PMID: 7325228Dec 1, 1981Paper

Glutamate interconversions and glucogenicity in the sheep

The American Journal of Physiology
R N Heitmann, E N Bergman

Abstract

Simultaneous measurements were made of net and unidirectional glutamate metabolism by the portal-drained viscera, liver, kidneys, and hindquarters of fed, acidotic, and fasted sheep. The contribution of glutamate to glutamine and glucose production also was estimated. Of the glutamate present in whole blood, 45% was in plasma and 55% in the cellular fraction. Acidosis and fasting reduced blood glutamate concentrations, but did not change the plasma:cellular ratio. [14C]glutamate exchanged only little between plasma and blood cells. Clearly, this demonstrates a lack of the alpha-amino acid transport system in blood cells. Net rates of plasma glutamate flux by the portal-drained viscera and kidneys were less than 0.5 mmol/h, but, in fed sheep, the liver released 2--3 mmol/h into the plasma and the hindquarters removed an average of 0.9 mmol/h. Both were reduced by acidosis and fasting. Unidirectional rates were highly significant and greater than net rates. Acidosis and fasting primarily seemed to affect production by the liver, but only utilization by the hindquarters. Plasma glutamate turnover averaged 6--9 mmol/h, but interconversions with glutamine were low; only 12--25% was converted to glutamine and most of this occurred in...Continue Reading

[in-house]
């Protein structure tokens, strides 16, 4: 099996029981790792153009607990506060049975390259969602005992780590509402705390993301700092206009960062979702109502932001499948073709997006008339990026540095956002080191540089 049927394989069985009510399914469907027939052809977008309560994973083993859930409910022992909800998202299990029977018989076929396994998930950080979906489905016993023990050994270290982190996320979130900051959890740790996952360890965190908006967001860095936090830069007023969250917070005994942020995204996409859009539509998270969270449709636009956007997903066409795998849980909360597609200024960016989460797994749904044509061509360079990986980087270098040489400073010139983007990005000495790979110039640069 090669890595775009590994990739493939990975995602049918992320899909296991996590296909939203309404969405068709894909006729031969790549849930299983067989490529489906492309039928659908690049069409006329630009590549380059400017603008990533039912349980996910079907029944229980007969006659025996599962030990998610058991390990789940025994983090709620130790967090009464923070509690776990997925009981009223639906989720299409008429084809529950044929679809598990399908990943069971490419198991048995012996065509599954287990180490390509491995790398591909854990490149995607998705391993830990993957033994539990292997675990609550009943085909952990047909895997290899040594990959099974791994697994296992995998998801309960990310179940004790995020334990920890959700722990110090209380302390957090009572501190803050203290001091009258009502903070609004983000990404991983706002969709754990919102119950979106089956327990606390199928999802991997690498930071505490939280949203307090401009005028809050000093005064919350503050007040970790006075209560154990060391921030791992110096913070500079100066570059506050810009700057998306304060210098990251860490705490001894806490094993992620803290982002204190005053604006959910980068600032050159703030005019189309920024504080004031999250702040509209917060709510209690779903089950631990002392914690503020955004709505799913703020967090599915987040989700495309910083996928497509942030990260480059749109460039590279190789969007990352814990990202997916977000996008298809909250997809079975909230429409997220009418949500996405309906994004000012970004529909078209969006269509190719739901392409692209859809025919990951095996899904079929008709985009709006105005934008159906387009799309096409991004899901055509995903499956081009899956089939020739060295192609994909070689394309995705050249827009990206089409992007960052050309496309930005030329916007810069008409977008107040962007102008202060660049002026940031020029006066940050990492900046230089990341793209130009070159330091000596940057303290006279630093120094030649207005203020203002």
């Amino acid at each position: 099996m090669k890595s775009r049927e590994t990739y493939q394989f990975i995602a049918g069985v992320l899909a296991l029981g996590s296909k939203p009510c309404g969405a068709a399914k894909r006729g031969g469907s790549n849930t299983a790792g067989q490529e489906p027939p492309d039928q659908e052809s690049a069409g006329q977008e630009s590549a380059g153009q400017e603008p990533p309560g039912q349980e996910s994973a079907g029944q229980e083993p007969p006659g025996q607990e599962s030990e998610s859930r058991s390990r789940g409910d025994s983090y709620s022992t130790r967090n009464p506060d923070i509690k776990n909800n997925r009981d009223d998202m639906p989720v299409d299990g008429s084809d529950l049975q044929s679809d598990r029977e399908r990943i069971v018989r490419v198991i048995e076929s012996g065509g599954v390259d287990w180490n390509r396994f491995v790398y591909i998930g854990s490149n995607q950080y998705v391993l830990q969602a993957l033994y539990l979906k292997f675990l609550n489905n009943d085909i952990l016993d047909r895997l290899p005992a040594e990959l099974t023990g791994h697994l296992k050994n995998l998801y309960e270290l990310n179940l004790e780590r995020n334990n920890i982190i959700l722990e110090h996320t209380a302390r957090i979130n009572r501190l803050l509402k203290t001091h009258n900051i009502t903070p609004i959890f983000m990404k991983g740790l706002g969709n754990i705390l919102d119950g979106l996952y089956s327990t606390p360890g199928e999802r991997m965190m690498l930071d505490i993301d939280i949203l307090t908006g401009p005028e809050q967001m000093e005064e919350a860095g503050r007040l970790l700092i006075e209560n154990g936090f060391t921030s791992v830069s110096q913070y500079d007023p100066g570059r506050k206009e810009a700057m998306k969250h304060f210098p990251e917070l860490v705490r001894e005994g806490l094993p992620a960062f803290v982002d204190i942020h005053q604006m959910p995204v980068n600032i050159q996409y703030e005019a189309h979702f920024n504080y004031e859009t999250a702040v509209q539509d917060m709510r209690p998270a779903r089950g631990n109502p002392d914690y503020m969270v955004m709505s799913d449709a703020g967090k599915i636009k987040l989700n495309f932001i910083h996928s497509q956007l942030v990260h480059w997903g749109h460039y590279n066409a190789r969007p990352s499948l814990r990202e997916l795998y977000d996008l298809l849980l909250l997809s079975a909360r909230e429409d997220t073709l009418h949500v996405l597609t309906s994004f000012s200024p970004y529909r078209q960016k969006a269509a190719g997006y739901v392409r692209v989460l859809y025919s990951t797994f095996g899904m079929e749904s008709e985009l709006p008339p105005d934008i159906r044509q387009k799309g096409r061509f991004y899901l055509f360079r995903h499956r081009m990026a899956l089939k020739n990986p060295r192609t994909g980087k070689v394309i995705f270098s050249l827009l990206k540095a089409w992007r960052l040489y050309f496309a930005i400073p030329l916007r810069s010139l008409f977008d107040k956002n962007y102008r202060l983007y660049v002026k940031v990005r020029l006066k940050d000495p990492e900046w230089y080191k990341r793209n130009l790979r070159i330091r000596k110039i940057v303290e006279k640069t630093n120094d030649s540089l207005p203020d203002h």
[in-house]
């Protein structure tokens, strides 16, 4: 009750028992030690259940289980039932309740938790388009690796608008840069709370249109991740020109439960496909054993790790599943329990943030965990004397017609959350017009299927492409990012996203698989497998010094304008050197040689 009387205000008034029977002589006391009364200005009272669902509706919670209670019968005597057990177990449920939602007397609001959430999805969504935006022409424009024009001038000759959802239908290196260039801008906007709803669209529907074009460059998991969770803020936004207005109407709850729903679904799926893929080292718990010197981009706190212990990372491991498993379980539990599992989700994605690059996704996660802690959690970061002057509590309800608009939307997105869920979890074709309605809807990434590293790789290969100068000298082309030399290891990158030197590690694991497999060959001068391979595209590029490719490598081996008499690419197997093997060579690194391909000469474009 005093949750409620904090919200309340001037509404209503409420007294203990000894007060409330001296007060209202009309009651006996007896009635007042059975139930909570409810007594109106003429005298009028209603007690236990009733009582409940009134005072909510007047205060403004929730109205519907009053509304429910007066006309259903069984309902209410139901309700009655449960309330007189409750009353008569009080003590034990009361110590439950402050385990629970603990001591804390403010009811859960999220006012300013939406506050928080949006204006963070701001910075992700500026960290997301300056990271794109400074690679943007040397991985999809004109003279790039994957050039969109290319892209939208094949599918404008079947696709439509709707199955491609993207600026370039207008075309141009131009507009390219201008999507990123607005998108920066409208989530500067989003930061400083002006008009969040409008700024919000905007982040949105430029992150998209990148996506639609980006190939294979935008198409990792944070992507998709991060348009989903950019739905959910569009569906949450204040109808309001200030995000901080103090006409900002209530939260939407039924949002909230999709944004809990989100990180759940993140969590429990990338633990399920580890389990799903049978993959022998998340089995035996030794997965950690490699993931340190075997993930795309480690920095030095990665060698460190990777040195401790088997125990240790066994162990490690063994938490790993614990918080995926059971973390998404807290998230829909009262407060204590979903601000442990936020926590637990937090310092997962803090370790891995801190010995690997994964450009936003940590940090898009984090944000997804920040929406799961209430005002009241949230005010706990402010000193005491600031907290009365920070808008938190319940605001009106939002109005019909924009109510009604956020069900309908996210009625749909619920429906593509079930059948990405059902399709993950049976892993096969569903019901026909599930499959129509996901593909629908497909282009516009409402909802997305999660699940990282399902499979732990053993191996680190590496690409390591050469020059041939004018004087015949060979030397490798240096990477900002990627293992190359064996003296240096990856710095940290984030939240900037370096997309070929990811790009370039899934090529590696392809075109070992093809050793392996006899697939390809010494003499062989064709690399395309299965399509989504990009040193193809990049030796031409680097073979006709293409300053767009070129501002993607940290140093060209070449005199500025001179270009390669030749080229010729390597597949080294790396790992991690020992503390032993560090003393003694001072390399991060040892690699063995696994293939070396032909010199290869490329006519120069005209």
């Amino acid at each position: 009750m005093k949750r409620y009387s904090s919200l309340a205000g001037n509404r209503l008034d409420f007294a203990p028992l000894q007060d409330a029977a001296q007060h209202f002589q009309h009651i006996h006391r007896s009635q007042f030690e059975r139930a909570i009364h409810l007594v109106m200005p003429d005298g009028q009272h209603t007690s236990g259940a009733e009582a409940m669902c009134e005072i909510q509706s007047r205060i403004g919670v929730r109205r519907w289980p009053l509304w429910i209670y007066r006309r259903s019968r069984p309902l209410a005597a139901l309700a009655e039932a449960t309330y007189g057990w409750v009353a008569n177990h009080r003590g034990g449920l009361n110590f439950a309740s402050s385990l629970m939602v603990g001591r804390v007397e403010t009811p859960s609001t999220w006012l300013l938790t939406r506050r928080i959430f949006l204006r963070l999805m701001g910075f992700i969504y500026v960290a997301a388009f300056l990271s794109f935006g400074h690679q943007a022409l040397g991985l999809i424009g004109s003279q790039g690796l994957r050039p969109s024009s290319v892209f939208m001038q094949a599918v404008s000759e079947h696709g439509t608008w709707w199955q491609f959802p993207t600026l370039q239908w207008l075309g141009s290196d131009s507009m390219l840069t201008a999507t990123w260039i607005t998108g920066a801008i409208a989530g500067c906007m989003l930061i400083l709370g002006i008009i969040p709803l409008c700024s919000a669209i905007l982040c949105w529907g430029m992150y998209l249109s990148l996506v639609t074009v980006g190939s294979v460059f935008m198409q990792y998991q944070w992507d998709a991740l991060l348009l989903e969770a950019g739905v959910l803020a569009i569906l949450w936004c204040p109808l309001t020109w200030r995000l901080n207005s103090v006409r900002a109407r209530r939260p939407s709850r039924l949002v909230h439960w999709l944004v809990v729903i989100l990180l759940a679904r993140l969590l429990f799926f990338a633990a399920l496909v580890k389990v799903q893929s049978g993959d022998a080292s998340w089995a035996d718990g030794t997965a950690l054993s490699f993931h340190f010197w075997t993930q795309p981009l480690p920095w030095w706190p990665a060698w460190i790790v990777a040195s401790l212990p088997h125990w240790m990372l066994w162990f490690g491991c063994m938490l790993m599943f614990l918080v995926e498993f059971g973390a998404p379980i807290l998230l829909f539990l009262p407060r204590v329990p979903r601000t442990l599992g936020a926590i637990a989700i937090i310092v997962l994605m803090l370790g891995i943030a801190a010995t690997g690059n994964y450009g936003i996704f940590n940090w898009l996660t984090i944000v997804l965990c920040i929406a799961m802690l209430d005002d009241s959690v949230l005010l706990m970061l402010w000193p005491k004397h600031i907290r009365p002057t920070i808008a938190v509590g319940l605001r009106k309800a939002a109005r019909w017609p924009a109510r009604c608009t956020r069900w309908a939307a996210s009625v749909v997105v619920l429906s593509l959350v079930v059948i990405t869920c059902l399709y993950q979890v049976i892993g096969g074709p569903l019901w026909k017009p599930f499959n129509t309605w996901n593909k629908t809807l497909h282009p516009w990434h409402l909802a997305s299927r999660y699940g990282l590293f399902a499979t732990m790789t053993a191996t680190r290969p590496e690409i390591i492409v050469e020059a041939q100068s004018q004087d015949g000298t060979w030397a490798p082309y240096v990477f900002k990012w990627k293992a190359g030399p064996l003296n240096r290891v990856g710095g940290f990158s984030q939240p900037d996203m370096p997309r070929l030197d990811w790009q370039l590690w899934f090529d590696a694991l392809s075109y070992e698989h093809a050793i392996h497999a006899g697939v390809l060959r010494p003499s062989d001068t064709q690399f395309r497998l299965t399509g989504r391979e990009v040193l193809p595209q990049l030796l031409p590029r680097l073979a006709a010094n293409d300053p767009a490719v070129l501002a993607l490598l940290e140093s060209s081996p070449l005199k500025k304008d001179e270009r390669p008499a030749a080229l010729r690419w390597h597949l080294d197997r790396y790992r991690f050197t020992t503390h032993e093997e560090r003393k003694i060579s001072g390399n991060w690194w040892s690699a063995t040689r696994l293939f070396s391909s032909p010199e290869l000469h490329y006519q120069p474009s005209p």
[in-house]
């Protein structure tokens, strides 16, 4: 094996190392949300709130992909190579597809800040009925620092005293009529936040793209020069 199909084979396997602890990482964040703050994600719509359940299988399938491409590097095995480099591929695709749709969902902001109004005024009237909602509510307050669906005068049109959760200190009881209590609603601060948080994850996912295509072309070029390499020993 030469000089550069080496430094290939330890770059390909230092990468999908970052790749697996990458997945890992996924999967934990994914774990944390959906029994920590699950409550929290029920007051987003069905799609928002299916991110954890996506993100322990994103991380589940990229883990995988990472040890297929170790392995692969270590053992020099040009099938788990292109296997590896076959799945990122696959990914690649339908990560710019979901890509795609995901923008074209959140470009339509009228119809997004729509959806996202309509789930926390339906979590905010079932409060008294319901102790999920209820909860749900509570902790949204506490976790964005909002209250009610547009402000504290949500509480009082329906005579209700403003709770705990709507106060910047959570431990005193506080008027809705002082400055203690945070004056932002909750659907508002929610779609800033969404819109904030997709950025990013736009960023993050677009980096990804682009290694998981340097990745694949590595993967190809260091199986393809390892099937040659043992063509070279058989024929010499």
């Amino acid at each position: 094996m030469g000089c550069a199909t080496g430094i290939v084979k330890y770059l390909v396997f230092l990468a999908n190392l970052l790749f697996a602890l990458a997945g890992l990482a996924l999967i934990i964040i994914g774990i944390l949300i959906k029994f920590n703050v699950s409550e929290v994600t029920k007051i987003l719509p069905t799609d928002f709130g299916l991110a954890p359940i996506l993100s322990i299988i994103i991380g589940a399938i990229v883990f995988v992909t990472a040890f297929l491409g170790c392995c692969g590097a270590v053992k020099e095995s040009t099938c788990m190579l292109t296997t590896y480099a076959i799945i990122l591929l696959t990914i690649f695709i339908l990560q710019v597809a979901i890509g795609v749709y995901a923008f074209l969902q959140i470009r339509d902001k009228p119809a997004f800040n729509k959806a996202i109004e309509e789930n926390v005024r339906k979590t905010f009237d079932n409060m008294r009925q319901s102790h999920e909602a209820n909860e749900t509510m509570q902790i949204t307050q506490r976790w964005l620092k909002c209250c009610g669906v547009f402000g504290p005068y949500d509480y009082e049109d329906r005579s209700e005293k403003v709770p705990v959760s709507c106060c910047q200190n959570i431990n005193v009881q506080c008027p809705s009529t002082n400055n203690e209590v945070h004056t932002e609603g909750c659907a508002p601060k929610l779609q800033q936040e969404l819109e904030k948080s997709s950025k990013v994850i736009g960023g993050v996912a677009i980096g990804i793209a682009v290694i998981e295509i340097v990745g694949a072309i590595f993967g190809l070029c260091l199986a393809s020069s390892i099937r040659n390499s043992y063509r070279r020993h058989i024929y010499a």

References

May 1, 1978·The Journal of Nutrition·H Tagari, E N Bergman
May 1, 1975·The Medical Clinics of North America·R F PITTS
Nov 1, 1973·The Journal of Nutrition·R N HeitmannC J Sniffen
Jun 1, 1973·Proceedings of the National Academy of Sciences of the United States of America·P FeligL Räf
Dec 1, 1973·Australian Journal of Biological Sciences·G H McIntoshI G Jarrett
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